The first place I wanted to visit was Greenland Hill. That’s what it was called on WW1 trench maps, and if you overlay a modern map on the trench maps, it’s pretty much where the autoroute A1 crosses the A26. It was where Uncle Harry suffered his first headwound in an attack on Greenland Hill. His war record was:
      August 1914 – joined up (Gordon Highlanders)
      1915 – wounded
      1916 – commissioned
      1917 – (Black Watch) wounded at Greenland Hill (right side of head)
      1918 –  (Gordon Highlanders - 51st Highland Division) wounded at Neuville Vitasse (right side of head again)
      1919 – demobbed
(to which you can add :
      early 1920s - emigrated to Canada
      early 1960s – showed me the scar on the side of his head and told me how he got it)

There wasn't a lot to see at Greenland Hill. There isn't much of a hill, and the western slope is hidden by the autoroute embankment. But I'm glad I went there.

According to the official report,  the attack on Greenland Hill was a total shambles
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The moon went down at 3.00 am and the attack started at 3.45 am in pitch darkness. Further troubles were created by all troops losing direction as they were absolutely unable to see where they were going.

The troops on the right had to incline to the right, and we had to incline to our left – both these movements were carried out in too great a degree, with the result that there was a gap between The Black Watch and Camerons. This gap seems to have been partly filled by a Company of the Argylls. The troops on right and left of 26th Brigade also lost direction, with the result that the Camerons came into collision with the 4th Division and the Scottish Rifles charged into The Black Watch. Owing to heavy casualties both in Officers and men, it is impossible to collect anything like a correct story, but it appears likely that only a few scattered parties of men reached the German lines and these were captured or killed.

Greenland Hill in 2016


Greenland Hill in 1918



Poor Little Neville Dixon

The next place I wanted to see was Awoingt cemetery near Cambrai, to visit the grave of Neville Dixon, or “Poor Little Neville Dixon” to give him his full title. He had been a childhood friend of my grandmother in Gringley on the Hill in the early 1900s, and died on 10th November 1918. You might thing that he was unlucky in his timing, and that an earlier armistice would have saved him but it was illness rather than battle which killed him. He had been gassed earlier in the year, but recovered enough to go back to the front where he caught flu, which developed into bronchial pneumonia, and he died in hospital the day before the guns fell silent.


Awoingt Cemetery


Part of a letter from my grandmother to my grandfather dated 22/11/1918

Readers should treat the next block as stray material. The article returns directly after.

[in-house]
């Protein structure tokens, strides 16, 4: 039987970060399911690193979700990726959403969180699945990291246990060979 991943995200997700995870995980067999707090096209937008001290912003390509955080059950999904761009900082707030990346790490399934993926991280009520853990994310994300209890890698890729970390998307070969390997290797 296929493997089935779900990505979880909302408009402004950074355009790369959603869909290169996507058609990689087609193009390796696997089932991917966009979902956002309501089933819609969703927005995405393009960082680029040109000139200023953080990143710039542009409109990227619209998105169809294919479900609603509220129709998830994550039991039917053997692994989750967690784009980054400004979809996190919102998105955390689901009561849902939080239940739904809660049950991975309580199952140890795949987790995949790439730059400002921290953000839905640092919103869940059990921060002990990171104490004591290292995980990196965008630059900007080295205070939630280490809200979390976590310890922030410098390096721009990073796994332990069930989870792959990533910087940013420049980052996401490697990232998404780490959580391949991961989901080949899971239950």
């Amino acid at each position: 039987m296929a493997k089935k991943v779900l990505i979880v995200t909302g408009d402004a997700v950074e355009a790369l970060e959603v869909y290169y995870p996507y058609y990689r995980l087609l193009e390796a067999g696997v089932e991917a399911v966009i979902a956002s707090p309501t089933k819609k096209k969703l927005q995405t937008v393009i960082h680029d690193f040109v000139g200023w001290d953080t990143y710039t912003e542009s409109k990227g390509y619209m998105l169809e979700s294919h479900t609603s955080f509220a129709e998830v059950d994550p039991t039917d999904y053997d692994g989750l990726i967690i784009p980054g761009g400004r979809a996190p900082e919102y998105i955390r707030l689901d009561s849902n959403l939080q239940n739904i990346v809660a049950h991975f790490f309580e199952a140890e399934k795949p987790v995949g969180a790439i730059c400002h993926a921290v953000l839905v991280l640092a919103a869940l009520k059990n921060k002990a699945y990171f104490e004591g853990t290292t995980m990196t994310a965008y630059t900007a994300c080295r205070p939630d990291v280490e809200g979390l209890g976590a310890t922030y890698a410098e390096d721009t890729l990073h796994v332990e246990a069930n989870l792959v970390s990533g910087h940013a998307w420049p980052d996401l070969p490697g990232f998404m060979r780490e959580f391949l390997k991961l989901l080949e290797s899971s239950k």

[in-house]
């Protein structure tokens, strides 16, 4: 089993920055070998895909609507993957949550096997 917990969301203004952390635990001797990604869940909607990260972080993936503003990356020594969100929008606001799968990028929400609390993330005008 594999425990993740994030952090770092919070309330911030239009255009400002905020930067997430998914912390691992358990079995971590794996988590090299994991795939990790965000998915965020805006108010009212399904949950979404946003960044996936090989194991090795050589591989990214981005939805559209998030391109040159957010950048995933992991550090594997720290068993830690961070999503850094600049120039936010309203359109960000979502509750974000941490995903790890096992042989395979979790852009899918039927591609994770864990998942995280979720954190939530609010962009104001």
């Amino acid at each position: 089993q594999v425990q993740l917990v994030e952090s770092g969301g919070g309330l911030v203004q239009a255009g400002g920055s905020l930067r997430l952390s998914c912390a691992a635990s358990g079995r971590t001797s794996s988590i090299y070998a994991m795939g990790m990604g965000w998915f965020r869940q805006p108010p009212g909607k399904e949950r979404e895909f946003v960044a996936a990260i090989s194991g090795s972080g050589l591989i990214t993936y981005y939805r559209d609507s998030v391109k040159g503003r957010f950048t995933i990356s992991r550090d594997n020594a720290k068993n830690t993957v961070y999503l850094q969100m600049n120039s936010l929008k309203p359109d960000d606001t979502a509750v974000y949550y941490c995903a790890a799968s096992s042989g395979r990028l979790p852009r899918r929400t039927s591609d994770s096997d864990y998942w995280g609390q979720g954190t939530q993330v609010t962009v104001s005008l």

That was it for specific destinations for the day, so I made my way through Cambrai back to the campsite, but it’s an area full of reminders of the Great War and I stopped off at several places.


Cambrai


The chapel at the junction which gives its name to Chapel Corner Cemetery.

John Hay Wishart

The following day I set off northwards, aiming for Ypres. Again the wind had turned to follow me and my route took me through plenty of post-industrial mining towns near Lens, along a good stretch along canal banks, with some spectacular hailstorms. I also came across a sector of Paris-Roubaix, and managed about 5 yards before concluding that it might be better to find a different route.





During the day I was to visit Fromelles where my great-grandfather's cousin, John Hay Wishart, was killed on 20th July 1916. His was a tragically pointless death, even by the standards of the first world war.

He emigrated to Australia in 1899 and lived near Newcastle. In July 1915 he went with some pals to Sydney to enlist. By November 1915 he and the rest of the 5th Division were on the way to Egypt where the task was to defend the Suez Canal against the expected attack. In June 1916 they sailed to France, and on the July 12th they went to a supposedly quiet sector of the front near Armentières to replace Anzac divisions which had been moved to the Somme as reinforcements.

It was decided to use these inexperienced troops and  under-resourced artillery to mount a diversionary attack, and discourage the Germans from moving troops to the Somme. The generals knew that the attack had little chance of success, and several argued against it, but it went ahead. Putting it briefly, the attack was initially partially successful, but the Germans counter-attacked regaining their trenches. Eleven  members of the 30th Battallion, including JHW, found themselves in a shellhole behind enemy lines. The official Australian War History describes their daring escape.